LA-based contemporary artist, Kour Pour has returned to Hong Kong on the occasion of his new exhibition, “Ten Thousand Things & One Suchness.” Curated in association with Sotheby’s Hong Kong, the show features 12 new large-scale paintings, accompanied by a selection of artifacts from the auction houses’ archives.
Kour Pour’s mixed heritage and community-based upbringing play a fundamental role in shaping his artistic practices. From Persian miniatures, Chinese landscape paintings, Japanese ukiyo-e prints, and Buddhist sculptures to Western abstract art and pop culture references, the artist is known for his carpet-like paintings that borrow and marry influences from a vast range of sources. With the help of Nick Buckley Wood, Sotheby’s Private Sales Director and a longtime friend of the artist, Kour Pour is able to explore a visual dialogue between his paintings and rare antiques, while recreating a symbolic mise en scène of the Silk Road.
Tauted as a special opportunity by the artist himself, Kour Pour is excited to have Sotheby’s historical treasures as part of the exhibitions, which isn’t something that’s accessible or commonly showcased in general galleries. “When you go to museums, they always do exhibitions based on geography or time period, but I’ve always wanted to mix these themes together — just like what my family is like, and I always wanted to incorporate this idea into my shows,” said Kour Pour. He adds, “I wish museums would do more of this, where they would pair things together based on their connections rather than their differences. It feels like I’m able to do that here, even though things are from different time periods, countries, and cultures, so it’s interesting to put them together and see their similarities.”
Ahead of the exhibition opening, Kour Pour walked Hypebeast through the unique setting of “Ten Thousand Things & One Suchness,” where he enlightened us on how he discovered his style, creative process as well and the ideas behind the paintings.
Did the process of finding and developing your art style come naturally to you? Or was it something that took years and experimentation for you to discover?
I started with the more traditional carpet paintings, and I would find images of them in museum catalogs, and then turn those into large-scale paintings. I started finding carpets that had more figurative elements from the 16th century and around the Silk Road period, where you would see images from different places. I feel like that gave me access to create my own imagery and compositions.
I’ve been doing these works for many years, and I’ve collected huge image banks on my computer. It could be images from online catalogs, photos from my travels, or anything I see that piqued my interest. After that, I’d create the composition on the computer, which usually takes a long time. I’ll always start with an idea or theme for a painting like that first.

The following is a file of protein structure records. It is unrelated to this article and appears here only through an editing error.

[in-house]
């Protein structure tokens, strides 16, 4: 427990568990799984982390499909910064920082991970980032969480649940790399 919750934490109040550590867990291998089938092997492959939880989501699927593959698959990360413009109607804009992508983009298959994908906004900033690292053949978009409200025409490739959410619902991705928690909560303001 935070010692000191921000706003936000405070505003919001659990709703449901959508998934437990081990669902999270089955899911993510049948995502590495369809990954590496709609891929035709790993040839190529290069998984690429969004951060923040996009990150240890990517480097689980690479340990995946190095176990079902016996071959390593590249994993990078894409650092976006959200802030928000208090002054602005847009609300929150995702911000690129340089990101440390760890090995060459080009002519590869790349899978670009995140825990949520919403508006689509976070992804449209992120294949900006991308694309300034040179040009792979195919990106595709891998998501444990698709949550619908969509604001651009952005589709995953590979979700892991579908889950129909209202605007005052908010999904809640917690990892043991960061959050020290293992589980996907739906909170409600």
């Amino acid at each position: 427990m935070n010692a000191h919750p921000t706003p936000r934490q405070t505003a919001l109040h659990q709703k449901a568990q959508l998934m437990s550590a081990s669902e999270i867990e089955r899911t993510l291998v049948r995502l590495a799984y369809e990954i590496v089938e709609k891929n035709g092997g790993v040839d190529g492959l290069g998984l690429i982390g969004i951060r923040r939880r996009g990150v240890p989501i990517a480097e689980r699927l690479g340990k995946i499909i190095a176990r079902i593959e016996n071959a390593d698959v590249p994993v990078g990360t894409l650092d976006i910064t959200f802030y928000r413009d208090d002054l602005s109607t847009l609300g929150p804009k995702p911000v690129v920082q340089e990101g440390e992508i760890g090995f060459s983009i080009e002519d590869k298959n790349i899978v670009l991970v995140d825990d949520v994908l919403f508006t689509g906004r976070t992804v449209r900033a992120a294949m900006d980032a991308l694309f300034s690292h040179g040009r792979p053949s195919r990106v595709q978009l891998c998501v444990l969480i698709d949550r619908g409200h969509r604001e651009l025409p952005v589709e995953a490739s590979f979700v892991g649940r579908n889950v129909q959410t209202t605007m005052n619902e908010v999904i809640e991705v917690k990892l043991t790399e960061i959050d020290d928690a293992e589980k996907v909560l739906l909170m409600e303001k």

What was the creative process behind this exhibition like? Were there anything that were different from your usual approaches?
This was the most intense work period I’ve ever had, and I feel like I was able to make a lot more artwork than usual. I’ve had paintings like this in the studio for like four years that I don’t necessarily work on every day. But then if I work on something very intensely every day, I can get it done much faster.
I have friends at the studio who assist me in making the paintings as well because there’s no way I can do all of this on my own. Making these paintings is a collaborative process, which is similar to how traditional carpets and Japanese woodblock prints were made.
This way of working really reflects you as a person, as you mentioned that your upbringing has always been very community-based.
I think as time goes on, that part of my identity has become even more important. When you move to somewhere foreign with no family or friends, you have to create your own community. This idea is definitely in my artwork, which offers an access point for people coming from all over the world, and that’s really important to me.
Your older works tend to have a more washed-out palette which seems to emulate the look of aged carpets. Whereas, the paintings here are much more vibrant. What is the thought process behind this direction?
Normally I’d sand my paintings to give them a washed-out look, which I initially tried for one of the paintings here. It just didn’t feel right for some reason, so I ended up re-painting it, which is how I ended up with this color scheme. It looks a lot more dynamic with the solid indigo blue, which reminds me of Yves Klein Blue and the Ishtar Gate. It’s a very mysterious, but calming blue, which just goes with the graphics on the paintings.
Kour Pour’s “Ten Thousand Things & One Suchness” is currently on view at Sotheby’s Hong Kong until Oct 19, 2023. For more information, visit the exhibition’s dedicated webpage here.
Sotheby’s Hong Kong Gallery
5/F, One Pacific Place,
Admiralty, Hong Kong